Day 1: Killarney to the Black Valley
Length : 19 kilometers
From our B&B, we walk to the N71 road and find the first trail marker for the Kerry Way, which finally turns into a wooded area. Here the path runs under the canopy of pretty large trees along the lake shore and offers a view of the water masses again and again.
Architecturally, there is also a lot to see here. The path brings us directly to the pretty property Muckross House and Gardens. Many tourists visit here, marvel at the gardens or go to the cafe. We see lots of horse drawn carriages passing taking visitors to the highlights of the region. Looking at the clock, we decide not to visit the ruins of Muckross Abbey this time.
* Tip : Take an extra day to see the many highlights in Killarney. If you are here for the first time and are interested in history, Muckross Abbey / House and Gardens, Killarney itself and Ross Castle are worth a visit.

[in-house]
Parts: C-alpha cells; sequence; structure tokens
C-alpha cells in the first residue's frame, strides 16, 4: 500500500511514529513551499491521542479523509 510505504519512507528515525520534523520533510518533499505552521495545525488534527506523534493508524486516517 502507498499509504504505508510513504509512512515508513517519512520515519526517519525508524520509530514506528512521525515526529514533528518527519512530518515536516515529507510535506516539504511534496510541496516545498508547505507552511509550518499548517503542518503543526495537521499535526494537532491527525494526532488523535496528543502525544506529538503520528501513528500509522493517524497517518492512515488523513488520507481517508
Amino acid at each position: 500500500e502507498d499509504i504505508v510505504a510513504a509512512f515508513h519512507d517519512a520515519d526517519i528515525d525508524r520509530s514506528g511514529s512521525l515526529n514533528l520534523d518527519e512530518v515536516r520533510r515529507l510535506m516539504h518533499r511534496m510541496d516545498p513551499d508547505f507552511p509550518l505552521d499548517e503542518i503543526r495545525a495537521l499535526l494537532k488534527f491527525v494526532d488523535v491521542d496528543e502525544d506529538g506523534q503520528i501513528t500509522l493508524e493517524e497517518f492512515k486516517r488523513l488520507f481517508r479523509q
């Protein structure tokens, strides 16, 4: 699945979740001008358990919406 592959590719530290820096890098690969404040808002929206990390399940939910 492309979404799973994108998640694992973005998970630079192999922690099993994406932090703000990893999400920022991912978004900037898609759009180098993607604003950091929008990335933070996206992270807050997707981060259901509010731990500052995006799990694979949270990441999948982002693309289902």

Instead, we follow the path up to Torc Waterfall, one of the most popular attractions in Killarney. Crowds of Spanish teenagers climb the steps with us to the imposing waterfall, chatter, run and take selfies.
Above the lookout point it becomes much quieter and more lonely. The path forks and we walk towards a magical plateau. Mountains like Torc Mountain tower up around us. Golden grass sways in the wind on the moor. We enjoy our first longer break with a view back on a small hill. The second break we spend reading in an oak forest after we have left a small church at Gallways Bridge and crossed the country road one more time. Moss-grown stones decorate the quiet forest.
In the valley we walk towards Lord Brandon’s Cottage. The modern cottage serves as a “stop” for tourists who can take a boat to this remote place. We admire the ancient ruins that Lord Brandon probably once lived in. Overgrown with plants, they have something romantic about them.